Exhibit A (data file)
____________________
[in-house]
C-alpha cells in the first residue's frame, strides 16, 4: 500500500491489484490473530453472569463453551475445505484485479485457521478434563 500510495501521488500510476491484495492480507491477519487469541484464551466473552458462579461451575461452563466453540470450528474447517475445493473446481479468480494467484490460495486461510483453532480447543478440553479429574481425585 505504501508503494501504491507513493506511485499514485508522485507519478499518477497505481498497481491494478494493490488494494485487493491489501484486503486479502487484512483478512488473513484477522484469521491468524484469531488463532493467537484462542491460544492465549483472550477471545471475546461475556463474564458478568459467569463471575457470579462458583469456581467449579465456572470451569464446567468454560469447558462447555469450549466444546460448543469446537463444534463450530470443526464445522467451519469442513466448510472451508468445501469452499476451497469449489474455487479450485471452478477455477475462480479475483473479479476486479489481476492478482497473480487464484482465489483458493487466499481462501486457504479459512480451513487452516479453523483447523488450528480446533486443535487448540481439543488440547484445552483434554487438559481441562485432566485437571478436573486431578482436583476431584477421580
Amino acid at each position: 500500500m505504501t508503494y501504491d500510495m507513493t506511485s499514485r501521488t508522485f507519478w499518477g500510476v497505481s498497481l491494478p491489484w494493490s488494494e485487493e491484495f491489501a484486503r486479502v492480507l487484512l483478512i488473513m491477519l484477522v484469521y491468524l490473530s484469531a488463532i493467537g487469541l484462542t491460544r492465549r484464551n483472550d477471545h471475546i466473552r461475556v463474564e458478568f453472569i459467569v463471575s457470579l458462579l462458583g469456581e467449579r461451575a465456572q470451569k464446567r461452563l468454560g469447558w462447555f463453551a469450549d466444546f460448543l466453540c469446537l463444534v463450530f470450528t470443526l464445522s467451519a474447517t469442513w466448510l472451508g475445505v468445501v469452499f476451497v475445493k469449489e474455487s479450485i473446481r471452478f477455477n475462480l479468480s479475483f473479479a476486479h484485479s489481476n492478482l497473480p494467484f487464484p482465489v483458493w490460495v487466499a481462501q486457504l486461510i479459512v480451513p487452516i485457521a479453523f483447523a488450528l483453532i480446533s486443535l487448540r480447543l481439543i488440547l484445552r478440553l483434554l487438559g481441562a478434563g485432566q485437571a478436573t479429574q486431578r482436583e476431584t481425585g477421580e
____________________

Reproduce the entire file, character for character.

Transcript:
[in-house]
C-alpha cells in the first residue's frame, strides 16, 4: 500500500491489484490473530453472569463453551475445505484485479485457521478434563 500510495501521488500510476491484495492480507491477519487469541484464551466473552458462579461451575461452563466453540470450528474447517475445493473446481479468480494467484490460495486461510483453532480447543478440553479429574481425585 505504501508503494501504491507513493506511485499514485508522485507519478499518477497505481498497481491494478494493490488494494485487493491489501484486503486479502487484512483478512488473513484477522484469521491468524484469531488463532493467537484462542491460544492465549483472550477471545471475546461475556463474564458478568459467569463471575457470579462458583469456581467449579465456572470451569464446567468454560469447558462447555469450549466444546460448543469446537463444534463450530470443526464445522467451519469442513466448510472451508468445501469452499476451497469449489474455487479450485471452478477455477475462480479475483473479479476486479489481476492478482497473480487464484482465489483458493487466499481462501486457504479459512480451513487452516479453523483447523488450528480446533486443535487448540481439543488440547484445552483434554487438559481441562485432566485437571478436573486431578482436583476431584477421580
Amino acid at each position: 500500500m505504501t508503494y501504491d500510495m507513493t506511485s499514485r501521488t508522485f507519478w499518477g500510476v497505481s498497481l491494478p491489484w494493490s488494494e485487493e491484495f491489501a484486503r486479502v492480507l487484512l483478512i488473513m491477519l484477522v484469521y491468524l490473530s484469531a488463532i493467537g487469541l484462542t491460544r492465549r484464551n483472550d477471545h471475546i466473552r461475556v463474564e458478568f453472569i459467569v463471575s457470579l458462579l462458583g469456581e467449579r461451575a465456572q470451569k464446567r461452563l468454560g469447558w462447555f463453551a469450549d466444546f460448543l466453540c469446537l463444534v463450530f470450528t470443526l464445522s467451519a474447517t469442513w466448510l472451508g475445505v468445501v469452499f476451497v475445493k469449489e474455487s479450485i473446481r471452478f477455477n475462480l479468480s479475483f473479479a476486479h484485479s489481476n492478482l497473480p494467484f487464484p482465489v483458493w490460495v487466499a481462501q486457504l486461510i479459512v480451513p487452516i485457521a479453523f483447523a488450528l483453532i480446533s486443535l487448540r480447543l481439543i488440547l484445552r478440553l483434554l487438559g481441562a478434563g485432566q485437571a478436573t479429574q486431578r482436583e476431584t481425585g477421580e